Supply chain concerns will drive EV battery recycling policies
With electric vehicles starting to gain traction, the International Energy Agency’s updated, ten-year e-mobility forecast has suggested geopolitical and economic concerns will trump environmental niceties when it comes to encouraging recycling. But what price ever-cheaper batteries?
When it comes to the reclamation of battery materials such as cobalt, a desire to escape the tyranny of a small number of strategic supply chains is likely to be the chief motivation for governments to ramp up recycling efforts, rather than loftier, environmentally-focused concerns.
That pragmatic verdict was among the findings of a wide-ranging, updated ten-year forecast of the electric vehicle (EV) market produced by the International Energy Agency (IEA) this week.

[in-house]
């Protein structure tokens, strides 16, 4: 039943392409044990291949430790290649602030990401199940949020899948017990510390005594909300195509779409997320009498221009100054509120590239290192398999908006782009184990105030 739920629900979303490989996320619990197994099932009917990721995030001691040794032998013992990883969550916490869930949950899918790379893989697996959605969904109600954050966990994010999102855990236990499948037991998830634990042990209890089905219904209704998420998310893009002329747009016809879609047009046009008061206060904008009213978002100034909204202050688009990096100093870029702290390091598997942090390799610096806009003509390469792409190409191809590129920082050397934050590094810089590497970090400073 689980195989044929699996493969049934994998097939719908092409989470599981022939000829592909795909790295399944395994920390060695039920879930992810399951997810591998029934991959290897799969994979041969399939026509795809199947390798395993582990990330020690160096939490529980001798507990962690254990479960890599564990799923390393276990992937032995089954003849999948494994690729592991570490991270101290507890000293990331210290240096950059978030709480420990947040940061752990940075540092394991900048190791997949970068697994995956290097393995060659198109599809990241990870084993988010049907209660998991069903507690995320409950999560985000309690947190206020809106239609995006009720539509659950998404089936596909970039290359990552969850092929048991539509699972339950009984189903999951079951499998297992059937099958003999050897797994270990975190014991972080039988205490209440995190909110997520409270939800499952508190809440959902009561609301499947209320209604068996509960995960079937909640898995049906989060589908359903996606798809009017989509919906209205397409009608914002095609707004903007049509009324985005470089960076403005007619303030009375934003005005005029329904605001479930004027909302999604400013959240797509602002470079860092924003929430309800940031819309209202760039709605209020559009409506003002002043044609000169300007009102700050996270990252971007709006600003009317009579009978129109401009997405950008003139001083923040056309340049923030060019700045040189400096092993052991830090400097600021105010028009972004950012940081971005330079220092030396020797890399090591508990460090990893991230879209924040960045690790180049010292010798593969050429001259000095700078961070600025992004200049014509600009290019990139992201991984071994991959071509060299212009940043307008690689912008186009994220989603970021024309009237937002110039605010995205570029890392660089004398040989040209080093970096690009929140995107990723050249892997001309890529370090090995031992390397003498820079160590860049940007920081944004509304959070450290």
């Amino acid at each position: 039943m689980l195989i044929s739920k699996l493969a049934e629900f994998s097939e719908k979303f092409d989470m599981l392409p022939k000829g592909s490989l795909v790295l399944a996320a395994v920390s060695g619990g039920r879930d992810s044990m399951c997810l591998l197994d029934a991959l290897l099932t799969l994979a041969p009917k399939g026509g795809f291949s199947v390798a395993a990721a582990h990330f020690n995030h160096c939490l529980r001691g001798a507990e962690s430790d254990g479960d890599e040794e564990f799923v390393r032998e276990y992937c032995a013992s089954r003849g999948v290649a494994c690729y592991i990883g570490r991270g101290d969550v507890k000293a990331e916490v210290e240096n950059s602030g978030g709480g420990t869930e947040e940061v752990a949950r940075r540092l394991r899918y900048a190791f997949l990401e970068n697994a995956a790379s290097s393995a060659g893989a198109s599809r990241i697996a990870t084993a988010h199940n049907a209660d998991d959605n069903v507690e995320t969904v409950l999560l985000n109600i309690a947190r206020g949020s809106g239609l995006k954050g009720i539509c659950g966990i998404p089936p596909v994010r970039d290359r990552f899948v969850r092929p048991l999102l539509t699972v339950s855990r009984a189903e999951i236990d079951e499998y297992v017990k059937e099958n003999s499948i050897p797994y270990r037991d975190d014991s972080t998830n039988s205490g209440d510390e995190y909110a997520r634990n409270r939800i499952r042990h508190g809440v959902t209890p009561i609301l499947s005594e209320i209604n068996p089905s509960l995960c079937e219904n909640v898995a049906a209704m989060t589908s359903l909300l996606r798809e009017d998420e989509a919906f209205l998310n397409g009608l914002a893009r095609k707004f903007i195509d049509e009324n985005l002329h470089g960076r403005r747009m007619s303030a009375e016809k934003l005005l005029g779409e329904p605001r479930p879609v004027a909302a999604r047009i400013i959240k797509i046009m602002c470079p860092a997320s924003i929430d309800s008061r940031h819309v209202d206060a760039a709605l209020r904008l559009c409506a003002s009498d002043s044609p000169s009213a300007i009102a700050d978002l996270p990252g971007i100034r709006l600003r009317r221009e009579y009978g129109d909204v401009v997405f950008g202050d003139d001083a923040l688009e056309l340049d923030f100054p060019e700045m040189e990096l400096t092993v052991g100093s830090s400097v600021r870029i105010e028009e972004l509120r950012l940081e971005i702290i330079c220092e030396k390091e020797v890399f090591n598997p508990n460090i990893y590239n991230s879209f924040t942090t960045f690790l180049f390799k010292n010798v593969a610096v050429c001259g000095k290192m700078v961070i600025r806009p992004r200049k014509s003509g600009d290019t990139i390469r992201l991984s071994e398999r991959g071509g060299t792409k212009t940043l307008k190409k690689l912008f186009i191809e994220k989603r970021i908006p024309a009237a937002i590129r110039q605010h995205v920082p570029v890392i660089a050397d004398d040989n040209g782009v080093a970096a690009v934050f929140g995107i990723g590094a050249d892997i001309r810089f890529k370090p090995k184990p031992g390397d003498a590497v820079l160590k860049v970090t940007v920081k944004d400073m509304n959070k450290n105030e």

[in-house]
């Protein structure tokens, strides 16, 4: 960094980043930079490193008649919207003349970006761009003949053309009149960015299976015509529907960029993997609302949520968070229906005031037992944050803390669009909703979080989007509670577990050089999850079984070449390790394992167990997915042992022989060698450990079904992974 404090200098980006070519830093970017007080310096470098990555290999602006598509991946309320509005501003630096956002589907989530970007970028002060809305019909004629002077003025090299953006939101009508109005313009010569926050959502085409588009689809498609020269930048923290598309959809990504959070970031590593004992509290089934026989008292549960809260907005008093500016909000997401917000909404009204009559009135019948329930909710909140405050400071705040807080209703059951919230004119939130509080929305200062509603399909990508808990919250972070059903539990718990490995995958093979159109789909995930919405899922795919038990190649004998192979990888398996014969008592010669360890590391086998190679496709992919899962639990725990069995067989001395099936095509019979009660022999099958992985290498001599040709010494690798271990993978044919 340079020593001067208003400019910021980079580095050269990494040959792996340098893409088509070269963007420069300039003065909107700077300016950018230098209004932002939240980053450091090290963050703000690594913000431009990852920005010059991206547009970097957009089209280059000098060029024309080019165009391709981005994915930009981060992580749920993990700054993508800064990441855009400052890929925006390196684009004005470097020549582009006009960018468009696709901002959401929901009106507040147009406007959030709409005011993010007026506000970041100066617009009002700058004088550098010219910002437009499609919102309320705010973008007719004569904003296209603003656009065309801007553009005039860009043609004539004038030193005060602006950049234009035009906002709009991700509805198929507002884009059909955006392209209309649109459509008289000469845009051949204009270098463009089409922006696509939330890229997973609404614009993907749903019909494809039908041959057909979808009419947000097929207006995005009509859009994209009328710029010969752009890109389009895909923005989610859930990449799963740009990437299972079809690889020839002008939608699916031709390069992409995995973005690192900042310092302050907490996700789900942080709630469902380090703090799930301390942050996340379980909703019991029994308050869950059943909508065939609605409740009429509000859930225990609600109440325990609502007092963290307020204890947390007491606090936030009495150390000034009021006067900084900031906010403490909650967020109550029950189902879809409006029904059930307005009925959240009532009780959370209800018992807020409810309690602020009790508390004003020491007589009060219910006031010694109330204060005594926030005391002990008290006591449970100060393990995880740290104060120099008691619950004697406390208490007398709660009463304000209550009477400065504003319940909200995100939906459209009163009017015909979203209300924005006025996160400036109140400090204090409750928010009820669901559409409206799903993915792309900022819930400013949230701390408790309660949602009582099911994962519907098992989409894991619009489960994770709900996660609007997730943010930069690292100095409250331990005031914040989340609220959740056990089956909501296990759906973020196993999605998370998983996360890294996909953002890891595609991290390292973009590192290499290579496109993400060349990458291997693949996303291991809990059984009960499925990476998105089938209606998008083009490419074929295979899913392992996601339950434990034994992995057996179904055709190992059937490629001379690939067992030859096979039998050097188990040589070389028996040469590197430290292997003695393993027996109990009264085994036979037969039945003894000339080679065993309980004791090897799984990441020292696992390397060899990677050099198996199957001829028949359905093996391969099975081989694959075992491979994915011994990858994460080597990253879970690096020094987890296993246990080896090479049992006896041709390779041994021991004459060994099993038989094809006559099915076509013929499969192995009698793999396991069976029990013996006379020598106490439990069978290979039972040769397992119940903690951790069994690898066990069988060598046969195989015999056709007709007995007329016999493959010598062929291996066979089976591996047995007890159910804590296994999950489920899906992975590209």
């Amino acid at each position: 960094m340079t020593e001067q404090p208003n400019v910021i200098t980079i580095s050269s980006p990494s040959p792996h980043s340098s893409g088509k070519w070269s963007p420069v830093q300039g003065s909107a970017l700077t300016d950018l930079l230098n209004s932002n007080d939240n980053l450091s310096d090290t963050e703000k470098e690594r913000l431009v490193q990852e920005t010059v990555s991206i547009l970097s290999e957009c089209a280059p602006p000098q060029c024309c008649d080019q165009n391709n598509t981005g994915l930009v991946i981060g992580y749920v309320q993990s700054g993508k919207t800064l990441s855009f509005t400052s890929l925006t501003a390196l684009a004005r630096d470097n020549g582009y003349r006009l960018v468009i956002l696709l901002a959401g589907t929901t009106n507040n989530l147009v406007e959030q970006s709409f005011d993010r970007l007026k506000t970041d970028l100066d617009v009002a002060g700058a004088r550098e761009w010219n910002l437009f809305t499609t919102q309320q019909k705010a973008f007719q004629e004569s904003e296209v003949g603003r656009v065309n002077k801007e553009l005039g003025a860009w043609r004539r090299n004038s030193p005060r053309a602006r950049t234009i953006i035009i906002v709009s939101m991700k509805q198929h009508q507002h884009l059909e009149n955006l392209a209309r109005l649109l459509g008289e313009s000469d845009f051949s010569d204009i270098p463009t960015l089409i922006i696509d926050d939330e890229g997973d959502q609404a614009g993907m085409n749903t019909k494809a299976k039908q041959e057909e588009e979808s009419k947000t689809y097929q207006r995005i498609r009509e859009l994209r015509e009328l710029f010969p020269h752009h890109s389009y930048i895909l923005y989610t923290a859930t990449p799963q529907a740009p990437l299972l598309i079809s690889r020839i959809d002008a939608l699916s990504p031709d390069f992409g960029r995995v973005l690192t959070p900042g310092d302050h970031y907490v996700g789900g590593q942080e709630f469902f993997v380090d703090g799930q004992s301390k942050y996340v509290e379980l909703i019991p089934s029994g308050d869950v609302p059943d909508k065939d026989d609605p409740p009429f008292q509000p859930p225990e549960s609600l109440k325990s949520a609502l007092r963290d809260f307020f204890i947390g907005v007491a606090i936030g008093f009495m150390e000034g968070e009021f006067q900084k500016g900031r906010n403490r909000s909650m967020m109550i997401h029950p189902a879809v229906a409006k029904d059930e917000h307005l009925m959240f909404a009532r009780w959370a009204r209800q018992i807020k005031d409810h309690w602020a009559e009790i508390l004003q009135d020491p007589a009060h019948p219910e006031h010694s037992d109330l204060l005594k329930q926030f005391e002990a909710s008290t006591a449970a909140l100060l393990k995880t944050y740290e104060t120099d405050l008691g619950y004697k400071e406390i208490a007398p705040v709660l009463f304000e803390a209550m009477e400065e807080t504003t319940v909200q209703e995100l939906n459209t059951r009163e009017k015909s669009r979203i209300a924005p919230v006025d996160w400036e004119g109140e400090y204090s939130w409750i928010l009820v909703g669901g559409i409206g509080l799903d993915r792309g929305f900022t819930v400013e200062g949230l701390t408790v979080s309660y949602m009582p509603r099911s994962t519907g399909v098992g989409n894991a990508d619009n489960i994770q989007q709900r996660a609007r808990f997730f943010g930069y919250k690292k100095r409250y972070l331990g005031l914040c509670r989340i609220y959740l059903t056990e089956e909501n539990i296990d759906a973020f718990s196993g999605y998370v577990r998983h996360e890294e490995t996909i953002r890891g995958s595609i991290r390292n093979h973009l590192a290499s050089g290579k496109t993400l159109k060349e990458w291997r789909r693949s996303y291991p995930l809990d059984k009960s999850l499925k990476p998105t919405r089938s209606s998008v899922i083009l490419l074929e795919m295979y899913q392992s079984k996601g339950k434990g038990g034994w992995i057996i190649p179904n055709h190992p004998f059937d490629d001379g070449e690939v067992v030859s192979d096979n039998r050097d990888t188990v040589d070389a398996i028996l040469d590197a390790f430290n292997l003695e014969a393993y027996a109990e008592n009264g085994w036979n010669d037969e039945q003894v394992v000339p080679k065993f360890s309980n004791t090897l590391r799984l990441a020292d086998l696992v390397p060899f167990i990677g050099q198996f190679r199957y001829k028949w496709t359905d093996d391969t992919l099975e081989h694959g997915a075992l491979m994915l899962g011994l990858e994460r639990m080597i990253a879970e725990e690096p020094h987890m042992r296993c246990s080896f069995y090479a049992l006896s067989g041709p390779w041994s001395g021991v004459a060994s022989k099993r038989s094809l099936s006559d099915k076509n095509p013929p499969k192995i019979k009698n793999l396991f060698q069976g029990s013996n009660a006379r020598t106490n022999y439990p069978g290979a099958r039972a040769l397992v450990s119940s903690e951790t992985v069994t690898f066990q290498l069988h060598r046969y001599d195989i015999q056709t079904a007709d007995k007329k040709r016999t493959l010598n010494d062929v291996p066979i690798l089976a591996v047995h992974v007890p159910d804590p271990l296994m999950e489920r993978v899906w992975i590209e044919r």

Using a business-as-usual and a more ambitious scenario in its Global EV Outlook 2020 report, the IEA predicted the 65 kilotons (kt) of nickel, 22kt of manganese, 19kt of cobalt and 17kt of lithium used by the global EV industry last year could mushroom to 925kt, 177kt, 180kt and 185kt, respectively, in ten years’ time, under its ‘stated policies’ model. A Paris Agreement-friendly ‘sustainable development’ future could see those 2030 volumes more than double, according to the report.
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